“At least half of what Sagan says about history is outright false, but his authority is still seemingly unimpeachable today, forty-two years after the programme first aired.” So says the distinguished “Kiwi Hellenist”, Peter Gainsford, who is a classicist from New Zealand, as you have already guessed from his nom.
What, you ask, does Carl Sagan have to do with the burning of the library at Alexandria?
A lot, it turns out.
Why do so many of us think that that particular burning was so horrendous, so important? Gainsford observes:
Some tragedies really are catastrophically destructive. The fire at the National Museum of Brazil in 2018 destroyed mountains of unique recordings of indigenous languages, irreplaceable archives of extinct languages, and physical artefacts. When a copy of a book gets burned, it can always be replaced if people care. But much of what was lost that day was lost for good. The fire of Rio de Janeiro was far more destructive than the incidents at Baghdad or Alexandria.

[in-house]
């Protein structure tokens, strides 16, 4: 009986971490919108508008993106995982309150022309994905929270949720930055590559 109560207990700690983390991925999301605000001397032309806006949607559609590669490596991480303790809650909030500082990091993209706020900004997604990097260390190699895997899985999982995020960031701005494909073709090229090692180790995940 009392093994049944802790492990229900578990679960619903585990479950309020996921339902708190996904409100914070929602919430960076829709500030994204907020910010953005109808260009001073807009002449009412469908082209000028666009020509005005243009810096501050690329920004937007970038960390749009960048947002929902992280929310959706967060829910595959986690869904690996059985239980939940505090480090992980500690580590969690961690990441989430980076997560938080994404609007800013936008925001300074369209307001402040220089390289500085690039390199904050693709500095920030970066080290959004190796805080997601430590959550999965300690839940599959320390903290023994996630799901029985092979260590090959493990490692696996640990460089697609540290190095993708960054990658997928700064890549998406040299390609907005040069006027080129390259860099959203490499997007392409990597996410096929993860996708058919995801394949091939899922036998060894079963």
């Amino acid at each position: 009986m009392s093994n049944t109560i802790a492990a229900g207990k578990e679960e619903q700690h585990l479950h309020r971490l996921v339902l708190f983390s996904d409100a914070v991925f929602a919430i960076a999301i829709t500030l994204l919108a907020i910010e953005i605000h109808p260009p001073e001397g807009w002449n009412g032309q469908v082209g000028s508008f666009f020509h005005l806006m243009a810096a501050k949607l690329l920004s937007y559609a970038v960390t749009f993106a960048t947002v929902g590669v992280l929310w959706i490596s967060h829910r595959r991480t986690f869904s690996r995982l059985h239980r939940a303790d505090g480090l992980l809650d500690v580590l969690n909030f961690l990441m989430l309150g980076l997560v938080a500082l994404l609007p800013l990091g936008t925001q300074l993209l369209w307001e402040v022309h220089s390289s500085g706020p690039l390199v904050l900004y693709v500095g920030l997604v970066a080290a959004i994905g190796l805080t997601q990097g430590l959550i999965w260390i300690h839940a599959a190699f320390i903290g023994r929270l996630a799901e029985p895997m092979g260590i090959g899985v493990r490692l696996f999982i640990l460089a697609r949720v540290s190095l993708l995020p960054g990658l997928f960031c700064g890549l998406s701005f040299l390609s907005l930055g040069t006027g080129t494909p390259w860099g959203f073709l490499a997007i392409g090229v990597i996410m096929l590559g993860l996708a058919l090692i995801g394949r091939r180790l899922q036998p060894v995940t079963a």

So why does the fire in Alexandria have such a vastly overinflated reputation? Why is it such a well known symbol?
Read the entire fascinating article to get the rest of the story. (Tip o’ the hat to Paul Harvey.) I won’t give any more away here except to add one more short quote from the article:
In modern times, the Hollywood blockbuster Cleopatra (1963) has the queen’s advisor Sosigenes lamenting the loss of
Aristotle’s manuscripts! The Platonic commentaries, the plays, the histories! The testament of the Hebrew god! The book of books!
(It shouldn’t need pointing out, but maybe it does, that Aristotle, Plato, and the Hebrew Bible do in fact survive. The script writers evidently switched off their brains when they wrote this line.)
Categories: Books, Teaching & Learning